Passing the bar. U.S. Attorney General William Barr gave a keynote speech about the threat of “warrant-proof” encrypted communications at the International Conference on Cyber Security at Fordham University this week. “We must ensure that we retain society’s ability to gain lawful access to data and communications when needed to respond to criminal activity,” he said. Cybersecurity experts warn that any legally mandated backdoor will be unavoidably abused by hackers and spies.
Off the hook. Marcus Hutchins, better known by his online alias “MalwareTech,” the so-called accidental hero who stopped a global ransomware infection called WannaCry from spreading in 2017, has been sentenced to one year of supervised release on charges of developing and selling banking malware. When I wrote about his case in April, I argued that Hutchins should receive a light sentencing to be further reduced through public service. I’m glad to see the justice system recognize Huthins’ unusual talents. As the judge said, per TechCrunch, It’s going to take people like Hutchins “to eliminate this entire subject of the woefully inadequate security protocols.”
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Settling the score. Equifax is paying at least $650 million in a settlement related to its 2017 data breach affecting nearly 150 million people. Of that sum, $425 million is earmarked for consumers. Here’s Slate with an exhortation urging victims of the breach to go claim what’s theirs. And here are step-by-step instructions for doing so.
Go claim your $125 from Equifax. Right now. Even if $125 isn’t a sum of money that matters to you, even if you don’t feel you were really directly affected by the breach. Even if the prospect of filling out a relatively brief online form fills you with more dread than the theft of all your personal data.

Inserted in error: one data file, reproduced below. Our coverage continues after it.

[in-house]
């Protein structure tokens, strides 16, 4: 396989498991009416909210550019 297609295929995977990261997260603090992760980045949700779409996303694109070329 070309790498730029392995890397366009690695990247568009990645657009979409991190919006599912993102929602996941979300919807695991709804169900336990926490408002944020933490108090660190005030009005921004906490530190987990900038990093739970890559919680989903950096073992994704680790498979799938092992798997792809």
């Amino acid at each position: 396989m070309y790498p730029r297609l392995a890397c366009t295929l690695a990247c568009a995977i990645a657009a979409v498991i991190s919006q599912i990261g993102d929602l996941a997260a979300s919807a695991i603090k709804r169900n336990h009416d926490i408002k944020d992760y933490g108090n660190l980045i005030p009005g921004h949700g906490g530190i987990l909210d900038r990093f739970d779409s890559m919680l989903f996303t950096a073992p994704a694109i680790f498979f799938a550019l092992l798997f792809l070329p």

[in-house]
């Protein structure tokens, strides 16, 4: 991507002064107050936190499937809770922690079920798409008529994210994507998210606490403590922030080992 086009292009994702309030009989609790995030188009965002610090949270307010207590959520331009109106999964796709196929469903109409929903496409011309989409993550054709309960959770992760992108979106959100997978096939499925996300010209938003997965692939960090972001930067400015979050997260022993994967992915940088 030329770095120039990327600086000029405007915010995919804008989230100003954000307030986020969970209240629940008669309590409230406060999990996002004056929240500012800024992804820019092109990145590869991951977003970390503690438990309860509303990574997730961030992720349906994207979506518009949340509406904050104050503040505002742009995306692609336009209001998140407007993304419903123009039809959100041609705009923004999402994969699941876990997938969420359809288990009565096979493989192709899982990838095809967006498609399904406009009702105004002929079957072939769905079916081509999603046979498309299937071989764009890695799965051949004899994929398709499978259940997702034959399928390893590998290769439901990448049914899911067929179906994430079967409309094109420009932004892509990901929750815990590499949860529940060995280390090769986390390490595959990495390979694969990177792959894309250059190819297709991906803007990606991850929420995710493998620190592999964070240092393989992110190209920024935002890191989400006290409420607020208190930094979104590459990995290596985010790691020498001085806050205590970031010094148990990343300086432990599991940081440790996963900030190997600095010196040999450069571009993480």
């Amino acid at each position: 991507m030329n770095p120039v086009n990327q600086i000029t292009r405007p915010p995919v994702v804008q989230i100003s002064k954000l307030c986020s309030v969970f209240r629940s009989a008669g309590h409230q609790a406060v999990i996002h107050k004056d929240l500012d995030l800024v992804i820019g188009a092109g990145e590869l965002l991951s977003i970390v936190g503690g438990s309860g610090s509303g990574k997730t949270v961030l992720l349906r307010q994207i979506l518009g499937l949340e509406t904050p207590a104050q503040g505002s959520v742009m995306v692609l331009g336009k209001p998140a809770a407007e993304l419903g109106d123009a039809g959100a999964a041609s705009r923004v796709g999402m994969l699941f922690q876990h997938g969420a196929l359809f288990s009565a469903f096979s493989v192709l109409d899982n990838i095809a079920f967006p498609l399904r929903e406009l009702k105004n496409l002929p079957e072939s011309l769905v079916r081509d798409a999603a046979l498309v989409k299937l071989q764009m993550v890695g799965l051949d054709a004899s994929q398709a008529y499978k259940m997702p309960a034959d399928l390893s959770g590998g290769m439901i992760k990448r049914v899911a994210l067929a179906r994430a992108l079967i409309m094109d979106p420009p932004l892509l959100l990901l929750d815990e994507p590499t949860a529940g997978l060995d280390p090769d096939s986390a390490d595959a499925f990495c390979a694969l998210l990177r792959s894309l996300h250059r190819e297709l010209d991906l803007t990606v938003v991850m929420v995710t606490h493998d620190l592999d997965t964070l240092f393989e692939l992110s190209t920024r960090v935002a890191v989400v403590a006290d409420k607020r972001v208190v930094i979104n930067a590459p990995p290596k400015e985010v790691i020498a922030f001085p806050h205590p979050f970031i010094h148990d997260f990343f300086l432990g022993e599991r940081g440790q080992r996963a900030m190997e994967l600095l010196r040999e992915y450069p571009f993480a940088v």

Consider it a part of your civic duty: driving up the costs of data breaches for corporations so they have an incentive to invest more heavily in security. The payouts to individuals are part of the $575 to $700 million settlement that Equifax reached with the Federal Trade Commission, the Consumer Financial Protection Bureau, and 48 states. (Indiana and Massachusetts are still pursuing their own lawsuits against Equifax.)
Fighting Deepfakes Gets Real by Bernhard Warner
The FBI Is Still So White by Ellen McGirt
Senate Confirms Army Veteran Mark Esper as Secretary of Defense by Robert Burns
Financial Data Privacy? Consumers ‘Could Care Less’ by Jen Wieczner
Apple Card: Are the Limited Rewards Worth It for the Privacy? by Xavier Harding
ONE MORE THING
Starting over. Let us not forget how data breaches affect lives. A couple who adopted a child had to relocate and change their names after their personal information was accidentally leaked to the birth parents, reports the Hackney Gazette, a local British newspaper. The family received £106,000 for its troubles.